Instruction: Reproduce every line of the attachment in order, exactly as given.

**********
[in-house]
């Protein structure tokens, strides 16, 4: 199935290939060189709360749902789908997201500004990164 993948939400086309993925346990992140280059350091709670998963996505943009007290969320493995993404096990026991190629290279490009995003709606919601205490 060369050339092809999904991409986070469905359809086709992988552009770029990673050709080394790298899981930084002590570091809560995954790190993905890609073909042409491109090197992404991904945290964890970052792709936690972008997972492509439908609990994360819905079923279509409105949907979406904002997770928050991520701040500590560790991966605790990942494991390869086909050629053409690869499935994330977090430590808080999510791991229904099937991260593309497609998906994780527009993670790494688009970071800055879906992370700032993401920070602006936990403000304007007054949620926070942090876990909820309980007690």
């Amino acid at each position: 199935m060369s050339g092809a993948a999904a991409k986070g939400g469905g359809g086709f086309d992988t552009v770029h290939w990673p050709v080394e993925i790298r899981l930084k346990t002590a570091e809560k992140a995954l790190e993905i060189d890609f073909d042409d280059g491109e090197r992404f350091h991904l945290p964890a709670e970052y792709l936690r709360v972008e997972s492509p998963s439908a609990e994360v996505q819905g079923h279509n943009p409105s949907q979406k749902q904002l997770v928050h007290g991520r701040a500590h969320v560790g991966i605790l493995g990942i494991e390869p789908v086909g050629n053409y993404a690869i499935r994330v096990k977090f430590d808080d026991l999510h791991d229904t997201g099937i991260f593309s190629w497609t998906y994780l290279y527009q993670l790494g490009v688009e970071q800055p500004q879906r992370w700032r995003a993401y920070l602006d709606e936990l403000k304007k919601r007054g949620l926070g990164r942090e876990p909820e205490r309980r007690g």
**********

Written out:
[in-house]
């Protein structure tokens, strides 16, 4: 199935290939060189709360749902789908997201500004990164 993948939400086309993925346990992140280059350091709670998963996505943009007290969320493995993404096990026991190629290279490009995003709606919601205490 060369050339092809999904991409986070469905359809086709992988552009770029990673050709080394790298899981930084002590570091809560995954790190993905890609073909042409491109090197992404991904945290964890970052792709936690972008997972492509439908609990994360819905079923279509409105949907979406904002997770928050991520701040500590560790991966605790990942494991390869086909050629053409690869499935994330977090430590808080999510791991229904099937991260593309497609998906994780527009993670790494688009970071800055879906992370700032993401920070602006936990403000304007007054949620926070942090876990909820309980007690």
């Amino acid at each position: 199935m060369s050339g092809a993948a999904a991409k986070g939400g469905g359809g086709f086309d992988t552009v770029h290939w990673p050709v080394e993925i790298r899981l930084k346990t002590a570091e809560k992140a995954l790190e993905i060189d890609f073909d042409d280059g491109e090197r992404f350091h991904l945290p964890a709670e970052y792709l936690r709360v972008e997972s492509p998963s439908a609990e994360v996505q819905g079923h279509n943009p409105s949907q979406k749902q904002l997770v928050h007290g991520r701040a500590h969320v560790g991966i605790l493995g990942i494991e390869p789908v086909g050629n053409y993404a690869i499935r994330v096990k977090f430590d808080d026991l999510h791991d229904t997201g099937i991260f593309s190629w497609t998906y994780l290279y527009q993670l790494g490009v688009e970071q800055p500004q879906r992370w700032r995003a993401y920070l602006d709606e936990l403000k304007k919601r007054g949620l926070g990164r942090e876990p909820e205490r309980r007690g």